Hospitality's local staff crisis - '90s mentality'
It's not news to locals that hospitality businesses are in desperate need of more employees in order to support the volumes of visitors in town.
And for every story about a boss screaming out for more staff, questions are raised about work conditions and pay rates for workers and how much they've got to do with the industry's labour problems.
Crux popped in to Arrowtown pub The Fork and Tap to talk with owner Jeannie Hamilton and operations manager Helena Smith about how they're trying to change the narrative of what's happening in hospo right now.
Meeting mates for a good meal, heading out for an after-work drink - the industry's one that's meant to be be fun, for the customers and, generally, for the people that work in it to.
Publican Jeannie Hamilton believes that, and she's keen to cultivate that vibe.
“It’s about sending a positive message."
Mrs Hamilton speaks of the imbalance present for the hospitality industry in the area being between the ratio of staff to support our visitors.
“This imbalance is causing stress on an industry that is really good fun,” she says.
However they aren’t seeing this as a negative situation. Since the first lockdown they believe the town’s done really well and everyone has been successful at holding onto their staff.
Mrs Hamilton says it's about “looking after who you’ve got and treating your staff really well”.
They noticed a change as soon as the borders opened - more people came to visit the area and in turn more people left to offshore places.
Since then, they now close Mondays and Tuesdays, following suit with many other businesses in the area, in order to give staff the relief they need.
Without doing this, they run the risk of their existing workers becoming fatigued.
“We imagined by the first school holidays we would go back to seven days a week. It’s now been four months and it’s not looking like we will be able to anytime soon,” says Mrs Hamilton.
Pub operations manager Helena Smith says there's plenty of uncertainty right now, and they're having to take things week by week with little clarity on what the future will hold.
“We just can’t plan ahead. We can only hope it will get better and remain hopeful,” she says.
She describes the view many hold of the hospitality industry as being a “'90s mentality”, saying the industry's come far in terms of the conditions, pay rates and shift lengths.
She thinks the current severe shortages are a reflection of a wider context - a general lack of people looking for employment - and not the state of the industry itself.
“Hospo businesses are a fun environment to be a part of, 99 percent of hospo workers love what we do,” she says.
Prior to the pandemic, there was no shortage of interest in jobs available at the pub, says Mrs Hamilton.
“We had stacks of CVs before Covid, but that just hasn’t happened since.”
At her business, workers from overseas - people on working holiday visas, for example - help them keep on top of things and give core members of the team decent breaks.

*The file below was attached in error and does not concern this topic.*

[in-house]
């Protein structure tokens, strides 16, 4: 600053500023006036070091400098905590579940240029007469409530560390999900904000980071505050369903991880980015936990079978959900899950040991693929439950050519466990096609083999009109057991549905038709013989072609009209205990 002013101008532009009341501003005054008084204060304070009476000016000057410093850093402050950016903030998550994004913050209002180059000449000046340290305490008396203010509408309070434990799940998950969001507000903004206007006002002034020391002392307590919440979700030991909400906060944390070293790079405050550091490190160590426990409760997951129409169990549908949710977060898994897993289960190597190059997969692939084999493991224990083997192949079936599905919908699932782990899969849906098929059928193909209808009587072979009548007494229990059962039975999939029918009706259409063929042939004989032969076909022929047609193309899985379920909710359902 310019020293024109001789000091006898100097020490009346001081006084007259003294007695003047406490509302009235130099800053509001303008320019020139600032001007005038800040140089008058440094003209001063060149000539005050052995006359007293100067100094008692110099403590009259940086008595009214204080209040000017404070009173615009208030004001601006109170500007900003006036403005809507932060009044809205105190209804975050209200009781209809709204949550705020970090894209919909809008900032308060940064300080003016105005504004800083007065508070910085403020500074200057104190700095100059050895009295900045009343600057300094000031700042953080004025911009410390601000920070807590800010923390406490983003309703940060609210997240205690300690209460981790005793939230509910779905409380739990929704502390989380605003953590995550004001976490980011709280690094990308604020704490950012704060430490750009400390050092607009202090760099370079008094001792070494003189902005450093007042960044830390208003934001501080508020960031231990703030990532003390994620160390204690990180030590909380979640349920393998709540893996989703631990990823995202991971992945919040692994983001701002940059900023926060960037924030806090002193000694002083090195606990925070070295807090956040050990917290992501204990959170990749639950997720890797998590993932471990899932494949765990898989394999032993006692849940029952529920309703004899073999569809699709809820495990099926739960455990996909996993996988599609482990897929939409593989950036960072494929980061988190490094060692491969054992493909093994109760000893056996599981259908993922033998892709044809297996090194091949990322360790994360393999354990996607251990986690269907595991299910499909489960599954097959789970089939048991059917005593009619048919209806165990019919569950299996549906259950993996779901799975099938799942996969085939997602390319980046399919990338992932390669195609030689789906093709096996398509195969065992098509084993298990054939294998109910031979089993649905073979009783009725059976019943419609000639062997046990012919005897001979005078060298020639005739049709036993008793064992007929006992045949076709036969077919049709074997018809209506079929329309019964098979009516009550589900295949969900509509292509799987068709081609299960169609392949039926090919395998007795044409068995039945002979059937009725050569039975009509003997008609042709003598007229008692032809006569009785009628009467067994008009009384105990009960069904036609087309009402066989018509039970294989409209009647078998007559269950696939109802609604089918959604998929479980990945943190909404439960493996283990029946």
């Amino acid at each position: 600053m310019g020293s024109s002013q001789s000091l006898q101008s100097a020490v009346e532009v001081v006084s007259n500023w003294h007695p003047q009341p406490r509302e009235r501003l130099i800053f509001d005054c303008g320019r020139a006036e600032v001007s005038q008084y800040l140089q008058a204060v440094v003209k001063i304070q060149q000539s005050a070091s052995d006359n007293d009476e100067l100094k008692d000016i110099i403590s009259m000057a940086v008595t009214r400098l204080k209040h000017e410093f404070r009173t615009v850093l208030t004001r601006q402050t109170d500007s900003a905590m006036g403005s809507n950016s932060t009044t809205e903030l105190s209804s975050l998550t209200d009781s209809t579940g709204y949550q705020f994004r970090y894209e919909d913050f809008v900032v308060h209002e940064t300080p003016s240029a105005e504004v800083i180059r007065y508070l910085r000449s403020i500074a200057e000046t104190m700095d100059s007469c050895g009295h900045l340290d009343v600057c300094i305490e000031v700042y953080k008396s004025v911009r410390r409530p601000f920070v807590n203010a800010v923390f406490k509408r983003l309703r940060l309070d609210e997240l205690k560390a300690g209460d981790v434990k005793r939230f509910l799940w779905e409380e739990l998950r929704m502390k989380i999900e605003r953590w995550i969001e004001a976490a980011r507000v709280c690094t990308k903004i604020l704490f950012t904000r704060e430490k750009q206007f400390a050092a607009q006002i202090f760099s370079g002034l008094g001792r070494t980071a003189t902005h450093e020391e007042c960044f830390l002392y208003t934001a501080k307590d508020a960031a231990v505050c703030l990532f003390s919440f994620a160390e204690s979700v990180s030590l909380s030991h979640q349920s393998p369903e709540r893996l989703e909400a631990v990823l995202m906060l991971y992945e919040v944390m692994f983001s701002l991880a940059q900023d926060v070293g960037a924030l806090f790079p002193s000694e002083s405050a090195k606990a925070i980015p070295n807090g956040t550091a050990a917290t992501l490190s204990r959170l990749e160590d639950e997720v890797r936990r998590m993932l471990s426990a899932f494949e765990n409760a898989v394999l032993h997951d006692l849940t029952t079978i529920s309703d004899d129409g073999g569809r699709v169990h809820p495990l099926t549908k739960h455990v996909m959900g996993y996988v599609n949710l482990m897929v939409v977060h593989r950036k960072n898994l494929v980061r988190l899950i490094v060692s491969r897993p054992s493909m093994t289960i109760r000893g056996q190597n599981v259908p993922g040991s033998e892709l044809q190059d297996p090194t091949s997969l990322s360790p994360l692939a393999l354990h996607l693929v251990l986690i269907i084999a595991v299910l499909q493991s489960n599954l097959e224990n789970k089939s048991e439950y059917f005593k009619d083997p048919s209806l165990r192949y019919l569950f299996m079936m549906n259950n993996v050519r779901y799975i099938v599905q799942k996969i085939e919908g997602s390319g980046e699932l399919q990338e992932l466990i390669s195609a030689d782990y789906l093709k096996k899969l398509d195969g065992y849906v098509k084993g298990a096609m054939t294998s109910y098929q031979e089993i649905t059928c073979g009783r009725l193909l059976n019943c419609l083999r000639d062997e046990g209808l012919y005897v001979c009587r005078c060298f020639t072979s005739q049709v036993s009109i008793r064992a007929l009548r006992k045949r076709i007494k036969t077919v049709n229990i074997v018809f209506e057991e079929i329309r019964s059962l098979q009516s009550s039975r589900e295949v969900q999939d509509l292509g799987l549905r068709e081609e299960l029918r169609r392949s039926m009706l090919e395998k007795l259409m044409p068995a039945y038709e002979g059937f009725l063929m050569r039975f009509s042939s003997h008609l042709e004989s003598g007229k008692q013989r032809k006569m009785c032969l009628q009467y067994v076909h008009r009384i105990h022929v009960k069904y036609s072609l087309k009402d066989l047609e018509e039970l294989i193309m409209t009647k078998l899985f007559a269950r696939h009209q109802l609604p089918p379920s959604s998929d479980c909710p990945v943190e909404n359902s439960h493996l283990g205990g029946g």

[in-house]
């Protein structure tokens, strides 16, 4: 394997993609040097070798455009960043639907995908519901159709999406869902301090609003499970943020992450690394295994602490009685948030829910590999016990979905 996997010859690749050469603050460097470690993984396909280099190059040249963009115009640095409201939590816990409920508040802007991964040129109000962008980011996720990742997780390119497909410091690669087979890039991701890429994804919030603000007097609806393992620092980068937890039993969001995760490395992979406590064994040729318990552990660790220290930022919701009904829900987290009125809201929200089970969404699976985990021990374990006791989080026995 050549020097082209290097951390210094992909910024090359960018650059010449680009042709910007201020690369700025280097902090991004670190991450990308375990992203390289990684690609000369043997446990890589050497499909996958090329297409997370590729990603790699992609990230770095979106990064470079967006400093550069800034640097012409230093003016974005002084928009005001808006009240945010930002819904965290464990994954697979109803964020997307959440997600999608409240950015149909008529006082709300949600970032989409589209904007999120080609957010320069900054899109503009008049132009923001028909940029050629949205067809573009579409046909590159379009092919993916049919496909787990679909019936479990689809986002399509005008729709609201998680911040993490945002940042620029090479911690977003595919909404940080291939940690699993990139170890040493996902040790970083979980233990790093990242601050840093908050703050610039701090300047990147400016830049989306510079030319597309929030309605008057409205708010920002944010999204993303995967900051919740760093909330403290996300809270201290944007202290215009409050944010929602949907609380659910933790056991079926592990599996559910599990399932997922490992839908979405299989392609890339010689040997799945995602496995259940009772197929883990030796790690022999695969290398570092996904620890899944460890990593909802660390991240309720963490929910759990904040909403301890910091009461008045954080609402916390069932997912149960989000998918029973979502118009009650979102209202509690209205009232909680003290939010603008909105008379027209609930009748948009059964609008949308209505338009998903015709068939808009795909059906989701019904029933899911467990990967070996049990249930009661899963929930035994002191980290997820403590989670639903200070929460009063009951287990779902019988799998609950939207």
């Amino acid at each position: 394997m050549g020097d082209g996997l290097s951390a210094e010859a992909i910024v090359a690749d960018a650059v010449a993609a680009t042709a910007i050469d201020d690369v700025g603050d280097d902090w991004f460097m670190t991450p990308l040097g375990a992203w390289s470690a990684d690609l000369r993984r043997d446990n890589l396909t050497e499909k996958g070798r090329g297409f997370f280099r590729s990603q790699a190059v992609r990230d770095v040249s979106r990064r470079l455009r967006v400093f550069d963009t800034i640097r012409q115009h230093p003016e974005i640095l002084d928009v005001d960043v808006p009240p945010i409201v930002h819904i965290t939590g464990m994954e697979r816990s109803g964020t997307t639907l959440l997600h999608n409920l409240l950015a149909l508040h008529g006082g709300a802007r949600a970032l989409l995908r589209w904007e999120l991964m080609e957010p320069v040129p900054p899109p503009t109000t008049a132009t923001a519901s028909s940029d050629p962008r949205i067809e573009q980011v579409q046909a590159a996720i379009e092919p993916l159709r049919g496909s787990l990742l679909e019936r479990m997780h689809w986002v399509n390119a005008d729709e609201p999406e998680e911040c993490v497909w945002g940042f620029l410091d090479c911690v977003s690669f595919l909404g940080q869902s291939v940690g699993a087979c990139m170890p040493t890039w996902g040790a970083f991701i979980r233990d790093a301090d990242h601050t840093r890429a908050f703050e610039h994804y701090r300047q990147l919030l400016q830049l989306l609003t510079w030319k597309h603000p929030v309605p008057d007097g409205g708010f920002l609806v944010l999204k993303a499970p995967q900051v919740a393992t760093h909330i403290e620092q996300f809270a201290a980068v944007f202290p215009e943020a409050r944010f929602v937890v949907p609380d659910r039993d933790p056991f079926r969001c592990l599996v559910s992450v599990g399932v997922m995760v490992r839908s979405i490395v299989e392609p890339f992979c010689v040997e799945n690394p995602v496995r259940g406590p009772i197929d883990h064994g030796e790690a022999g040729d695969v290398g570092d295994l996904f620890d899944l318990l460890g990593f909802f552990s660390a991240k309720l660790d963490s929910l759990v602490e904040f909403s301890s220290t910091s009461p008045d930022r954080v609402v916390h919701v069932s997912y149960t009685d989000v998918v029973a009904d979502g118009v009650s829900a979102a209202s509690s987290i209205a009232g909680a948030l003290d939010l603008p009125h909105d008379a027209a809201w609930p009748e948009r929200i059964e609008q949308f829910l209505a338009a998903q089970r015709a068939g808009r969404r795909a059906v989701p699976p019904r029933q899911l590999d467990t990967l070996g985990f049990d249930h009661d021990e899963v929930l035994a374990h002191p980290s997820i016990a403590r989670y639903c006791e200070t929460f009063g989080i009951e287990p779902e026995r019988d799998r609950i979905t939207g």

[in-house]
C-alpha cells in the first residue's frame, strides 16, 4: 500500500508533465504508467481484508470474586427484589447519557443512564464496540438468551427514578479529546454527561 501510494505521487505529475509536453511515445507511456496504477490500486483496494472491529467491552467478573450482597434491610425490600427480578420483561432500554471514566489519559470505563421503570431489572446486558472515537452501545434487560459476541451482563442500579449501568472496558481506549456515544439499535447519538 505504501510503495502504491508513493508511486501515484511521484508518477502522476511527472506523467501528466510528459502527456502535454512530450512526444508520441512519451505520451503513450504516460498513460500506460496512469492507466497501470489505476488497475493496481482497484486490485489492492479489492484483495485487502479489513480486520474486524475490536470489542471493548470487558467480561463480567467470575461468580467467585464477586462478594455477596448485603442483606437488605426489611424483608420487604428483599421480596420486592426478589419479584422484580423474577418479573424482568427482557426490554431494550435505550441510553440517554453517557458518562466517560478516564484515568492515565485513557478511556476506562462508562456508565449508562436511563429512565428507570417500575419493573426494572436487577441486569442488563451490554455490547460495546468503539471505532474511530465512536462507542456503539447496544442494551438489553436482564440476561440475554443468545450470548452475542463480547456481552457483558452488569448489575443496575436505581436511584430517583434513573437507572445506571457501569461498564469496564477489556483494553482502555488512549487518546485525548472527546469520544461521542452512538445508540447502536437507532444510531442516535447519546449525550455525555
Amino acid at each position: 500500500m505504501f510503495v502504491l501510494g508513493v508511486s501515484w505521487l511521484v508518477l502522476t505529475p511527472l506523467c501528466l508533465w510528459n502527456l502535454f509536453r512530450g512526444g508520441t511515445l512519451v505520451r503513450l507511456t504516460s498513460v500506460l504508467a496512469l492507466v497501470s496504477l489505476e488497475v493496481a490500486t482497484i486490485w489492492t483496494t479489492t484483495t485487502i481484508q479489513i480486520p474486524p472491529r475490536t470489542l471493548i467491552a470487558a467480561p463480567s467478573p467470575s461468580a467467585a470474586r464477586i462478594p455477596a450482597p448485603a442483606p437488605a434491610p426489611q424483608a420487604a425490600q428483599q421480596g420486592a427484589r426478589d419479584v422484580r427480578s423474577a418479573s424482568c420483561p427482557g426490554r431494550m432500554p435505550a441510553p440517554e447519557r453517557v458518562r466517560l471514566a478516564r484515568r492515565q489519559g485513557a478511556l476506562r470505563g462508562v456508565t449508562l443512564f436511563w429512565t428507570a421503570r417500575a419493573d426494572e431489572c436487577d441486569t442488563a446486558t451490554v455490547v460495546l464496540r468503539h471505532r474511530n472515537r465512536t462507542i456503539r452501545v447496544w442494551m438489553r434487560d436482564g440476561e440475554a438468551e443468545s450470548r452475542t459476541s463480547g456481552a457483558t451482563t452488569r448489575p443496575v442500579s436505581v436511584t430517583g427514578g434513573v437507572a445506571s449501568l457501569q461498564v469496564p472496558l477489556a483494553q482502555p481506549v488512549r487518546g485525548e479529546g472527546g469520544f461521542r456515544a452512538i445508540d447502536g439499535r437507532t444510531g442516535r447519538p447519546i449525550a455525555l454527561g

“In order for us to relieve the pressure of our current staff we need to employ people from overseas,” she says.
Recently, local high school students have filled the gap of offshore workers, because hiring offshore workers takes time.
“We could not have gotten through this time without the support of the local school kids. They’re like gold” Mrs Smith says.
Another shift - it's often all hands on deck.
There's been a significant increase in all staff working within businesses as opposed to outside of them - having everyone on board no matter their role.
“Most places in Arrowtown will have the owners in the business helping out where they can,” Mrs Hamilton says.
Managing to adapt is what's getting them through, and most businesses understand this well, but it's not always easy, she says.
“It is a matter of how businesses manage their operations at this time which is the challenge.”
Despite the pressure and the changes, the pair are thankful for the level of business that has returned as the pandemic has slowed.
“Above all we’re open and we’ve got people queuing out the door, and that’s something to be grateful for," Mrs Hamilton says.
However they do believe this does have an impact on visitors' experiences, with the area not being showcased as it once was.
“It’s a shame for our visitors as the area isn’t reflected as well for them with several places being closed. It's not reflective of what the area is about,” Mrs Hamilton says.
Yet improvements can start with a mentality shift, the most important thing is to change that narrative about our hospitality industry as businesses adapt to the changes the industry brings.
“It’s a time of adjustment and adapting to those adjustments. We know it will get better and we are remaining positive.”
Main image: Helena Smith manages Arrowtown's Fork and Tap pub. She reckons for most the industry's a fun one to work in.
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